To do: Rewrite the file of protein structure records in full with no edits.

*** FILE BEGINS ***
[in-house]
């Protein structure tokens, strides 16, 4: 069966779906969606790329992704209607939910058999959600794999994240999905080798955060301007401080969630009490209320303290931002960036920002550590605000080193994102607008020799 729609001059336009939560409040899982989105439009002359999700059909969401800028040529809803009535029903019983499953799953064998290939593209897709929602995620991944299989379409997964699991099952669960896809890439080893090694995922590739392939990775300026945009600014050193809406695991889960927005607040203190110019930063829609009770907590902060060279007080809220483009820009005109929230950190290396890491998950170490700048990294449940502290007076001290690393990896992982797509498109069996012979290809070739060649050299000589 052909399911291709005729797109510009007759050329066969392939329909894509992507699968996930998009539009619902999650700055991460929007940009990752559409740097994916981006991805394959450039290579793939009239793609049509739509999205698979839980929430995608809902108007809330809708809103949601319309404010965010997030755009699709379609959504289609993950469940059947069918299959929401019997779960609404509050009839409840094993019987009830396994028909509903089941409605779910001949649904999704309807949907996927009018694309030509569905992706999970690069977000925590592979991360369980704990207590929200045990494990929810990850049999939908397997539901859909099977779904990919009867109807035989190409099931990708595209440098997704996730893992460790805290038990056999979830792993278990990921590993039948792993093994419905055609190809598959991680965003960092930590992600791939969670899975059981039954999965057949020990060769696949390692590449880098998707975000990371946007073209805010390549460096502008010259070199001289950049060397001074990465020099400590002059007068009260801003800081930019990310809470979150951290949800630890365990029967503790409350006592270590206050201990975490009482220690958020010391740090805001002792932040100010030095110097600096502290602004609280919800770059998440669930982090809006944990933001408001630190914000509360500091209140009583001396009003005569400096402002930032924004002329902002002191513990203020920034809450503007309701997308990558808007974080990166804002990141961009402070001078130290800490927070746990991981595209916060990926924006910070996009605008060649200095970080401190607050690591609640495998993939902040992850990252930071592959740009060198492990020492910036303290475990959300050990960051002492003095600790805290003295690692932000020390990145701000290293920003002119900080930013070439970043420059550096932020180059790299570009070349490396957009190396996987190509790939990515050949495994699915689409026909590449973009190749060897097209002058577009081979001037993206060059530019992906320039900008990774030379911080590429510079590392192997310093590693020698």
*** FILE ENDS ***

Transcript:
[in-house]
């Protein structure tokens, strides 16, 4: 069966779906969606790329992704209607939910058999959600794999994240999905080798955060301007401080969630009490209320303290931002960036920002550590605000080193994102607008020799 729609001059336009939560409040899982989105439009002359999700059909969401800028040529809803009535029903019983499953799953064998290939593209897709929602995620991944299989379409997964699991099952669960896809890439080893090694995922590739392939990775300026945009600014050193809406695991889960927005607040203190110019930063829609009770907590902060060279007080809220483009820009005109929230950190290396890491998950170490700048990294449940502290007076001290690393990896992982797509498109069996012979290809070739060649050299000589 052909399911291709005729797109510009007759050329066969392939329909894509992507699968996930998009539009619902999650700055991460929007940009990752559409740097994916981006991805394959450039290579793939009239793609049509739509999205698979839980929430995608809902108007809330809708809103949601319309404010965010997030755009699709379609959504289609993950469940059947069918299959929401019997779960609404509050009839409840094993019987009830396994028909509903089941409605779910001949649904999704309807949907996927009018694309030509569905992706999970690069977000925590592979991360369980704990207590929200045990494990929810990850049999939908397997539901859909099977779904990919009867109807035989190409099931990708595209440098997704996730893992460790805290038990056999979830792993278990990921590993039948792993093994419905055609190809598959991680965003960092930590992600791939969670899975059981039954999965057949020990060769696949390692590449880098998707975000990371946007073209805010390549460096502008010259070199001289950049060397001074990465020099400590002059007068009260801003800081930019990310809470979150951290949800630890365990029967503790409350006592270590206050201990975490009482220690958020010391740090805001002792932040100010030095110097600096502290602004609280919800770059998440669930982090809006944990933001408001630190914000509360500091209140009583001396009003005569400096402002930032924004002329902002002191513990203020920034809450503007309701997308990558808007974080990166804002990141961009402070001078130290800490927070746990991981595209916060990926924006910070996009605008060649200095970080401190607050690591609640495998993939902040992850990252930071592959740009060198492990020492910036303290475990959300050990960051002492003095600790805290003295690692932000020390990145701000290293920003002119900080930013070439970043420059550096932020180059790299570009070349490396957009190396996987190509790939990515050949495994699915689409026909590449973009190749060897097209002058577009081979001037993206060059530019992906320039900008990774030379911080590429510079590392192997310093590693020698």